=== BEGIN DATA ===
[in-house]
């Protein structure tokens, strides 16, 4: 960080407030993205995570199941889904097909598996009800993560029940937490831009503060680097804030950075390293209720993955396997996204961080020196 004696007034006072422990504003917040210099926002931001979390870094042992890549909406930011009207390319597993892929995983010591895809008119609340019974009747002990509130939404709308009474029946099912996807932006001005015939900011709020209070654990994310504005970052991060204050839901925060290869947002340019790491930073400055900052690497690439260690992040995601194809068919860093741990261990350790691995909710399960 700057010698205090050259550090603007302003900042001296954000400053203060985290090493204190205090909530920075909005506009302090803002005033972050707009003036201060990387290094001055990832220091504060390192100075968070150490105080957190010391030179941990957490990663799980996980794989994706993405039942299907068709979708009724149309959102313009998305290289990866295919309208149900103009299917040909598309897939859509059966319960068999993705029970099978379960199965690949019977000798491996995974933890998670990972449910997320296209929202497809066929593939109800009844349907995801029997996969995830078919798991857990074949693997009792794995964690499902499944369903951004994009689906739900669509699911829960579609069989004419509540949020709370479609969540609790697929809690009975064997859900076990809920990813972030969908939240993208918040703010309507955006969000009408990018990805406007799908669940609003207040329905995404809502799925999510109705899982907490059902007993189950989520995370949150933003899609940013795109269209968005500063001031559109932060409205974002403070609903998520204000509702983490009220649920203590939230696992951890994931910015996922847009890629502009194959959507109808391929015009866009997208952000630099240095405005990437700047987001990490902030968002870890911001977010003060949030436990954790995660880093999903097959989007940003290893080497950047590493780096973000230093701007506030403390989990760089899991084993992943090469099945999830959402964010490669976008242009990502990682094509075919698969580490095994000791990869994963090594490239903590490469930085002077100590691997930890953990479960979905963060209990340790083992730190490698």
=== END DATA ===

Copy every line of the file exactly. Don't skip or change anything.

[in-house]
């Protein structure tokens, strides 16, 4: 960080407030993205995570199941889904097909598996009800993560029940937490831009503060680097804030950075390293209720993955396997996204961080020196 004696007034006072422990504003917040210099926002931001979390870094042992890549909406930011009207390319597993892929995983010591895809008119609340019974009747002990509130939404709308009474029946099912996807932006001005015939900011709020209070654990994310504005970052991060204050839901925060290869947002340019790491930073400055900052690497690439260690992040995601194809068919860093741990261990350790691995909710399960 700057010698205090050259550090603007302003900042001296954000400053203060985290090493204190205090909530920075909005506009302090803002005033972050707009003036201060990387290094001055990832220091504060390192100075968070150490105080957190010391030179941990957490990663799980996980794989994706993405039942299907068709979708009724149309959102313009998305290289990866295919309208149900103009299917040909598309897939859509059966319960068999993705029970099978379960199965690949019977000798491996995974933890998670990972449910997320296209929202497809066929593939109800009844349907995801029997996969995830078919798991857990074949693997009792794995964690499902499944369903951004994009689906739900669509699911829960579609069989004419509540949020709370479609969540609790697929809690009975064997859900076990809920990813972030969908939240993208918040703010309507955006969000009408990018990805406007799908669940609003207040329905995404809502799925999510109705899982907490059902007993189950989520995370949150933003899609940013795109269209968005500063001031559109932060409205974002403070609903998520204000509702983490009220649920203590939230696992951890994931910015996922847009890629502009194959959507109808391929015009866009997208952000630099240095405005990437700047987001990490902030968002870890911001977010003060949030436990954790995660880093999903097959989007940003290893080497950047590493780096973000230093701007506030403390989990760089899991084993992943090469099945999830959402964010490669976008242009990502990682094509075919698969580490095994000791990869994963090594490239903590490469930085002077100590691997930890953990479960979905963060209990340790083992730190490698």